I have a YAmaha FG160 which I purchased in 1974. Recently my wife purchased a new guitar with a solid wooden top for quite a low price. It has better harmonics than the Yamaha and a very sweet sound. However, it does not have the volume or deep tone of my old Yamaha. I was frustrated with my Yamaha though, because the very high action made it difficult to play those lovely open chords high up the fretboard that I am discovering. I took the Yamaha to a local expert who would have done a good job for me - but I couldn't really justify the £100 it would have cost to lower the action and associated jobs. This weekend I planed down the Rosewood bridge mount that secures the strings very carefully and have managed to lower the action to about 1/3 of its previous height. The guitar is now much easier to play - and it does still have a brilliant sound. I have created a buzz if I pluck the D string really hard, but I don't do this in normal playing. I am not an expert and nearly ruined the guitar by making the slot that mounts the bridge too wide - but I have just got away with it. The result is a very nice guitar indeed. The local shop didn't advise me on paying to have the work done as they reckoned the Yamaha was just made of a plywood top and wasn't worth spending much on. Anyway - I am pleased with the result. The sound is excellent. My guitar is reborn!

Captain Pugwash
18th September 2008


   
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(@nicktorres)
Illustrious Member
Joined: 16 years ago
Posts: 5381
 

The Truss Rod adjusts neck relief not action. If your tech said that, go find a new one.

The Bridge system will fix bellying, which will in turn lower your action. It is cheap.

If not, save it for a bottleneck slide blues guitar.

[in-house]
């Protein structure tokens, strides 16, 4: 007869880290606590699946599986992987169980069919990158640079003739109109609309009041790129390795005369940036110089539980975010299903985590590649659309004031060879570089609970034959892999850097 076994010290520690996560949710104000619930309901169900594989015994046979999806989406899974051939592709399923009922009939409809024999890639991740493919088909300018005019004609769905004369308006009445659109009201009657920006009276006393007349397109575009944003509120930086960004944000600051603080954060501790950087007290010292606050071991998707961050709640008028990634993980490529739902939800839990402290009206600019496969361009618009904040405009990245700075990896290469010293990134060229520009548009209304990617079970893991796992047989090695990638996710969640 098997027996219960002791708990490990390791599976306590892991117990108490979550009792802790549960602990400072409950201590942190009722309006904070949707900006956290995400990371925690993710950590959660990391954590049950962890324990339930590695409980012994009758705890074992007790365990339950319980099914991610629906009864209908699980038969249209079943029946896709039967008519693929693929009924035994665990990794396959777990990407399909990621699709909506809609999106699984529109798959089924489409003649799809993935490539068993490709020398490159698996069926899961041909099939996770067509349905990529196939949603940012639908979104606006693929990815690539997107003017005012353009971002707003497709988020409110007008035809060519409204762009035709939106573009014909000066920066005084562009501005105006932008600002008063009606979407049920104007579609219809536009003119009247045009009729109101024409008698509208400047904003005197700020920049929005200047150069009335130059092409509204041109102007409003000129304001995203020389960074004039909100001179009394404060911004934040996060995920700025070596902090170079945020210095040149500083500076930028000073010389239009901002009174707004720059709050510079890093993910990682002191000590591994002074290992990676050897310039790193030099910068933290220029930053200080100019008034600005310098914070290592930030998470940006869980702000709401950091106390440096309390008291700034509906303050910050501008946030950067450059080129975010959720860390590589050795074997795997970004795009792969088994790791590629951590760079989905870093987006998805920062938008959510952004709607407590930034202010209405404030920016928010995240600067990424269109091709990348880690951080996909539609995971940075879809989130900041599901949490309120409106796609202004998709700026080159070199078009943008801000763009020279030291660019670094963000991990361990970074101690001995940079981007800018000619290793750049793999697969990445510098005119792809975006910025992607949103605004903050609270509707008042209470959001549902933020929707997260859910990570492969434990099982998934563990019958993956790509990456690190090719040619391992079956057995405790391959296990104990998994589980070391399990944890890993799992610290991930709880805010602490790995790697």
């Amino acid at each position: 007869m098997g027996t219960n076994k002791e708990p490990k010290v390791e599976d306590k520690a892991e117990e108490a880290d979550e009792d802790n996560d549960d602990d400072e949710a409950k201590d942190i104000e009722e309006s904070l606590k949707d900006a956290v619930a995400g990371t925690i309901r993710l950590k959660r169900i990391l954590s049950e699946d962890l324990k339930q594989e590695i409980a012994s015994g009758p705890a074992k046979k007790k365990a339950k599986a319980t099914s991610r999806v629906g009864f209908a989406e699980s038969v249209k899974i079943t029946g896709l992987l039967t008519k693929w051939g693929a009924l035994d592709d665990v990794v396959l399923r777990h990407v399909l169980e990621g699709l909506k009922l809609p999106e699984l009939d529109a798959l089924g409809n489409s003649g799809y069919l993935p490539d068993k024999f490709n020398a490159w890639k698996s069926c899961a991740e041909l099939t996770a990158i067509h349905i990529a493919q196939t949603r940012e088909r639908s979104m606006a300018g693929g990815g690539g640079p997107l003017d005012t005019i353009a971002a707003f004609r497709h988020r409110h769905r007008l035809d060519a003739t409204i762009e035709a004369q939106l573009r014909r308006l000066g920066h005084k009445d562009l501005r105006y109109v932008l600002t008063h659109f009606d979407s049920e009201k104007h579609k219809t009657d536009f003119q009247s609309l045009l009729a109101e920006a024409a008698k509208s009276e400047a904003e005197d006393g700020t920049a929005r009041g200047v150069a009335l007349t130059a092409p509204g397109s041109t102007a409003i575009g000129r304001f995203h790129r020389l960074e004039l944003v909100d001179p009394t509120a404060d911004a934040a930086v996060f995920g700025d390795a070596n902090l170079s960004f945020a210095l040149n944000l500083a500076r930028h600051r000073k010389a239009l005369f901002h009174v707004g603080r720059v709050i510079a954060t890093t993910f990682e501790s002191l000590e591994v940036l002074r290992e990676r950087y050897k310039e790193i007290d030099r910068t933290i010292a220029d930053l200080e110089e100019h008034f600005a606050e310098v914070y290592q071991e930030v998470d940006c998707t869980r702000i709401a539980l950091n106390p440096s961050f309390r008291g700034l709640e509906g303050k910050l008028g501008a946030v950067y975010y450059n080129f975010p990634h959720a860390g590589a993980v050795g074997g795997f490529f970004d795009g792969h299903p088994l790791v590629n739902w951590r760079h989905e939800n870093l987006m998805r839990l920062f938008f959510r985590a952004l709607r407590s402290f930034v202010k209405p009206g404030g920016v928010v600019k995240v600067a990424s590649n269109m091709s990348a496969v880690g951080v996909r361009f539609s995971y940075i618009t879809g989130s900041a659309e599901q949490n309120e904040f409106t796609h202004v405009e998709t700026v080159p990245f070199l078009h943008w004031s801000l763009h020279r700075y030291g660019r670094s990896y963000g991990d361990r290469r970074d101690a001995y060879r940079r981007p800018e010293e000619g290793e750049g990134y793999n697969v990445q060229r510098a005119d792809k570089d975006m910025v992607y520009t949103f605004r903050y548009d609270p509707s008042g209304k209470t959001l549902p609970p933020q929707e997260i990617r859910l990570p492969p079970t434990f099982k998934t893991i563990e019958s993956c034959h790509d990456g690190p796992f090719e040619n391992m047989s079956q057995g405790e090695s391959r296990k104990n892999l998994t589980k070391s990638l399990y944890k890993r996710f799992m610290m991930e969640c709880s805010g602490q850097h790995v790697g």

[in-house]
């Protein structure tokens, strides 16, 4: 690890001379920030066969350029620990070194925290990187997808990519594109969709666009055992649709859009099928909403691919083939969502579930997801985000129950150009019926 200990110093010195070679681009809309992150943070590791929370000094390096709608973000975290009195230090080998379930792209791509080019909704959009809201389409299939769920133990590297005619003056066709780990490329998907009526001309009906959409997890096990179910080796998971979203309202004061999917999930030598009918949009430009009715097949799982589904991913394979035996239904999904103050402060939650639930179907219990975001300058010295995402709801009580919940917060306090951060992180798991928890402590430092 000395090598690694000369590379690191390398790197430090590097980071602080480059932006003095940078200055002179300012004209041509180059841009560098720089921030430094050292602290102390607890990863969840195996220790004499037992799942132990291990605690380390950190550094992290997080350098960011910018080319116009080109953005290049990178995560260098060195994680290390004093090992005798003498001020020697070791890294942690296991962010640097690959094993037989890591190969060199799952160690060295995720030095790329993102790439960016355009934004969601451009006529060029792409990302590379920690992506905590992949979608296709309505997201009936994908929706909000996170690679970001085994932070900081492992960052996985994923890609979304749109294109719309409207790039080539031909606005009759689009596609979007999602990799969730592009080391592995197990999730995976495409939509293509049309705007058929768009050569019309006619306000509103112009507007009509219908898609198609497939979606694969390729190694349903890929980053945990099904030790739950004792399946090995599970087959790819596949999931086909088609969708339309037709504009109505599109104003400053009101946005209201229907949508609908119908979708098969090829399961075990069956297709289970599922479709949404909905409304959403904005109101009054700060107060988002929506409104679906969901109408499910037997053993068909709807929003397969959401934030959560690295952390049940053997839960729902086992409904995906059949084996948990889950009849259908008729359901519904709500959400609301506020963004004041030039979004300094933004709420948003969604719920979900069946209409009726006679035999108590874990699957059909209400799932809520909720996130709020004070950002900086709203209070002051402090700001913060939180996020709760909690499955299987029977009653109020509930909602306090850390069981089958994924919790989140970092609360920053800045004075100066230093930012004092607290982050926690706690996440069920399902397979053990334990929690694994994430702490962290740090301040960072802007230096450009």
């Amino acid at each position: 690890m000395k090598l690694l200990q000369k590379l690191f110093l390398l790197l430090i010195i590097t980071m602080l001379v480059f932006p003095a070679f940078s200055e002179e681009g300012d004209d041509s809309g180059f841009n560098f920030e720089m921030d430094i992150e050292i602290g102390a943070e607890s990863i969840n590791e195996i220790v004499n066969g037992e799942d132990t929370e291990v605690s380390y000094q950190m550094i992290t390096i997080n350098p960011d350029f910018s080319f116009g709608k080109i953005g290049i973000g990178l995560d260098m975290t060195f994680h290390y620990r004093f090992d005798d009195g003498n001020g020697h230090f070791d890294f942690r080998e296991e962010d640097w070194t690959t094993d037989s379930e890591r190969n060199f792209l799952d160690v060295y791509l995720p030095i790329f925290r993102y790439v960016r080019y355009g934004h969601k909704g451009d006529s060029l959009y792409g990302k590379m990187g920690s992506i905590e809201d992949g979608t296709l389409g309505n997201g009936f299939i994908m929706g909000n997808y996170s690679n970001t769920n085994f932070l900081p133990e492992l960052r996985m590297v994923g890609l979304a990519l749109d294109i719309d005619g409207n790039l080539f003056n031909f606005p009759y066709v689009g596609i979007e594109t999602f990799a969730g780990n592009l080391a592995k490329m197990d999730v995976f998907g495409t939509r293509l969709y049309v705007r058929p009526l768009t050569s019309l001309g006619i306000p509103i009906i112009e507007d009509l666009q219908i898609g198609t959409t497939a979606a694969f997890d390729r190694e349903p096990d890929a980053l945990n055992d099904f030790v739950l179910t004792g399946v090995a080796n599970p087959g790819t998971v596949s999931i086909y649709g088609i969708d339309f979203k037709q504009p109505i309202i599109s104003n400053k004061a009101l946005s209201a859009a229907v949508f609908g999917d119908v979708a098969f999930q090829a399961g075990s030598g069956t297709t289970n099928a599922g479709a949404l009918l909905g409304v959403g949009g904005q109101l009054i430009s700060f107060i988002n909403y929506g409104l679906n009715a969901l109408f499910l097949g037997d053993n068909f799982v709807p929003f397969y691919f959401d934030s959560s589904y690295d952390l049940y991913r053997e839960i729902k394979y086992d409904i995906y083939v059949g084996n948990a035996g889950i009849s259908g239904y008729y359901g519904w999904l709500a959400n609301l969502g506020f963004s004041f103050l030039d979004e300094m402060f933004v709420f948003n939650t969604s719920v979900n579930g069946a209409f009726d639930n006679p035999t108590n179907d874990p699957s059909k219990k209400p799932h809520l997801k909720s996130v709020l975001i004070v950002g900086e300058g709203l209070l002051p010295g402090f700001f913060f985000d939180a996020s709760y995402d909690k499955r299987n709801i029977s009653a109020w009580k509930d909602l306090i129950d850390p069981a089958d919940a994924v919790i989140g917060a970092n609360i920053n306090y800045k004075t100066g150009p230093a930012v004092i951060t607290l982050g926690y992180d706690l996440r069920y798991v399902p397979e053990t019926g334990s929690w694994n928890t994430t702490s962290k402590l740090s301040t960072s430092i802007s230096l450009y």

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(@captain-pugwash)
New Member
Joined: 16 years ago
Posts: 2
 

Thank you to Nick for your advice. Planing down the rosewood bridge mount has brought the strings really close to the fretboard and the guitar is much easier to play. It sounds better too - there is more resonance. It even vibrates and echoes when someone is talking in the room! It is louder and has more resonance than our new solid top guitar.

I am a little concerned about the buzz I have on the D string, although this hardly kicks in with normal playing. I am thinking of planning down the rosewood a little more where the string holes are to get a steeper angle for the string off the bridge - if this makes sense. Does this sound like a good idea? Or maybe I should just switch to heavy guage strings.

I suppose I could rplace the whole rosewood mount in the future - funds allowing. This might solve the problem of my bridge leaning slightly in the slot that hold it which I have made a little wood wide. I don't know how to do this though. I guess heat will take the glue away and allow me to remove the mount.

Al advice gratefully accepted.

Anyway, the FG160 certainly sounds very good and thanks to the laminate construction it has survived all sorts of bashing -There is only one hole in the woodwork!

Captain Pugwash


   
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(@gnease)
Illustrious Member
Joined: 20 years ago
Posts: 5038
 

I still have my Alvarez "Western" guitar -- also purchased in 1975, and for $125-ish. It's an extremely durable lam-top and sounds not-too-bad. Fitted it with a good soundhole pup a few years back. Makes a great alt tuned, acoustic slide back-up.

Never let go of those early guitars. You will miss even the worst PoS ... eventually.

-=tension & release=-


   
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(@gnease)
Illustrious Member
Joined: 20 years ago
Posts: 5038
 

Installing a JLD Bridge System may be an affordable way to offset the bellying.

http://www.stewmac.com/shop/Tools/Special_tools_for:_Bridges/JLD_Bridge_Doctor.html

If that works to flatten the top, then you should be able to lower the saddle (if necessary) and get lower action.

I've installed one in my Guild 12 string. Works very well, though severe bellying means you will need to flatten the top carefully over a longer period of time using other methods (books while unstrung). The Bridge Doctor only corrects slight bellying, and prevents further bellying once in place and adjusted.

-=tension & release=-